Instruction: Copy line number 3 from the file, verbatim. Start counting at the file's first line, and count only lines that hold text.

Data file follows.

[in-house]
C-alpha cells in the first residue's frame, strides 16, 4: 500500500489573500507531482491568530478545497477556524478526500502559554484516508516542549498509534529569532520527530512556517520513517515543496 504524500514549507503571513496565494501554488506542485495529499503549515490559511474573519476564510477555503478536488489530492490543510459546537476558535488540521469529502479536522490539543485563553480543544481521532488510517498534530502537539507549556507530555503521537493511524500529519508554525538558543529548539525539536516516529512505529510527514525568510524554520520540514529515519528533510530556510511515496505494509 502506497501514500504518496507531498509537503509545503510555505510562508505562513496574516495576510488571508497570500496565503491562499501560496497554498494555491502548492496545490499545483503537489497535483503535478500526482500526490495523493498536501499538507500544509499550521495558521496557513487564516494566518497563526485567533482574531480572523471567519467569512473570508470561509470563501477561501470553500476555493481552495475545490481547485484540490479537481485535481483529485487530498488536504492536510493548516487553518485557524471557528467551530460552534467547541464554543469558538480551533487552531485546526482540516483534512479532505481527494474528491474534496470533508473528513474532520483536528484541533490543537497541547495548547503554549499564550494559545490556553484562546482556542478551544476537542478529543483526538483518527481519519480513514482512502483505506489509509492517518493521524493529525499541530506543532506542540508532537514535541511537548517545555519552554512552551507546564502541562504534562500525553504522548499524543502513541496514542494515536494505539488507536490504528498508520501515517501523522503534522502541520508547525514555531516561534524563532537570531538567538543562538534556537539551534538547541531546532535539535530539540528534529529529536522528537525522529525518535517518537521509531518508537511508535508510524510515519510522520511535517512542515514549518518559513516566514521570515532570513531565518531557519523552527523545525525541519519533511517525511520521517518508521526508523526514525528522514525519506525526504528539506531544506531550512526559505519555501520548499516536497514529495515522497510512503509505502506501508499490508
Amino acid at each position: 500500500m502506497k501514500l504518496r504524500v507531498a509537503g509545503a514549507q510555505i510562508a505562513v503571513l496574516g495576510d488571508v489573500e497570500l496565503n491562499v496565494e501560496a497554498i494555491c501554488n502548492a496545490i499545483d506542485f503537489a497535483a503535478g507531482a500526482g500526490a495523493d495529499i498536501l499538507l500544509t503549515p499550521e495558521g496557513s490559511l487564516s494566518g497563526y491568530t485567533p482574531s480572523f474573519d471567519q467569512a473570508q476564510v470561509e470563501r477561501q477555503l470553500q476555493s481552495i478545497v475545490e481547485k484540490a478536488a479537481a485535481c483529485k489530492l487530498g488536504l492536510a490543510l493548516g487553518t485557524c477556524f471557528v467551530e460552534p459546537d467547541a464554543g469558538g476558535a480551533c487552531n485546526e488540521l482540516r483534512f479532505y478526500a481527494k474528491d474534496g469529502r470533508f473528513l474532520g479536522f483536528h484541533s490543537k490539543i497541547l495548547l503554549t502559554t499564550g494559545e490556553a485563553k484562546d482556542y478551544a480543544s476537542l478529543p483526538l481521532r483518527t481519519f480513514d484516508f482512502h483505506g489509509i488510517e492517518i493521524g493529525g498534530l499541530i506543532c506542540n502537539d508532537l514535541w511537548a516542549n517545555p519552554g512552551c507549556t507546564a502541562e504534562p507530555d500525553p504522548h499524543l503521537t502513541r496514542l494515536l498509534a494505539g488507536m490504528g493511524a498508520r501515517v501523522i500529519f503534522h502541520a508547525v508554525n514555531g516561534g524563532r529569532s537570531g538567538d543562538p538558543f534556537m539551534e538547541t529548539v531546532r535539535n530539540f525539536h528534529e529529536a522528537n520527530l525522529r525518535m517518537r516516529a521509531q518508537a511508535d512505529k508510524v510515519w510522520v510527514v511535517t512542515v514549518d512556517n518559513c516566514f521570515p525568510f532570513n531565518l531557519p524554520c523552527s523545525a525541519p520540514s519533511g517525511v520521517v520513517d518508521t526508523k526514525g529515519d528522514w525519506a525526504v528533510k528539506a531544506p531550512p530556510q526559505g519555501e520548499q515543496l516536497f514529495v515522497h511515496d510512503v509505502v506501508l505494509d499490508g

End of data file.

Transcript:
Amino acid at each position: 500500500m502506497k501514500l504518496r504524500v507531498a509537503g509545503a514549507q510555505i510562508a505562513v503571513l496574516g495576510d488571508v489573500e497570500l496565503n491562499v496565494e501560496a497554498i494555491c501554488n502548492a496545490i499545483d506542485f503537489a497535483a503535478g507531482a500526482g500526490a495523493d495529499i498536501l499538507l500544509t503549515p499550521e495558521g496557513s490559511l487564516s494566518g497563526y491568530t485567533p482574531s480572523f474573519d471567519q467569512a473570508q476564510v470561509e470563501r477561501q477555503l470553500q476555493s481552495i478545497v475545490e481547485k484540490a478536488a479537481a485535481c483529485k489530492l487530498g488536504l492536510a490543510l493548516g487553518t485557524c477556524f471557528v467551530e460552534p459546537d467547541a464554543g469558538g476558535a480551533c487552531n485546526e488540521l482540516r483534512f479532505y478526500a481527494k474528491d474534496g469529502r470533508f473528513l474532520g479536522f483536528h484541533s490543537k490539543i497541547l495548547l503554549t502559554t499564550g494559545e490556553a485563553k484562546d482556542y478551544a480543544s476537542l478529543p483526538l481521532r483518527t481519519f480513514d484516508f482512502h483505506g489509509i488510517e492517518i493521524g493529525g498534530l499541530i506543532c506542540n502537539d508532537l514535541w511537548a516542549n517545555p519552554g512552551c507549556t507546564a502541562e504534562p507530555d500525553p504522548h499524543l503521537t502513541r496514542l494515536l498509534a494505539g488507536m490504528g493511524a498508520r501515517v501523522i500529519f503534522h502541520a508547525v508554525n514555531g516561534g524563532r529569532s537570531g538567538d543562538p538558543f534556537m539551534e538547541t529548539v531546532r535539535n530539540f525539536h528534529e529529536a522528537n520527530l525522529r525518535m517518537r516516529a521509531q518508537a511508535d512505529k508510524v510515519w510522520v510527514v511535517t512542515v514549518d512556517n518559513c516566514f521570515p525568510f532570513n531565518l531557519p524554520c523552527s523545525a525541519p520540514s519533511g517525511v520521517v520513517d518508521t526508523k526514525g529515519d528522514w525519506a525526504v528533510k528539506a531544506p531550512p530556510q526559505g519555501e520548499q515543496l516536497f514529495v515522497h511515496d510512503v509505502v506501508l505494509d499490508g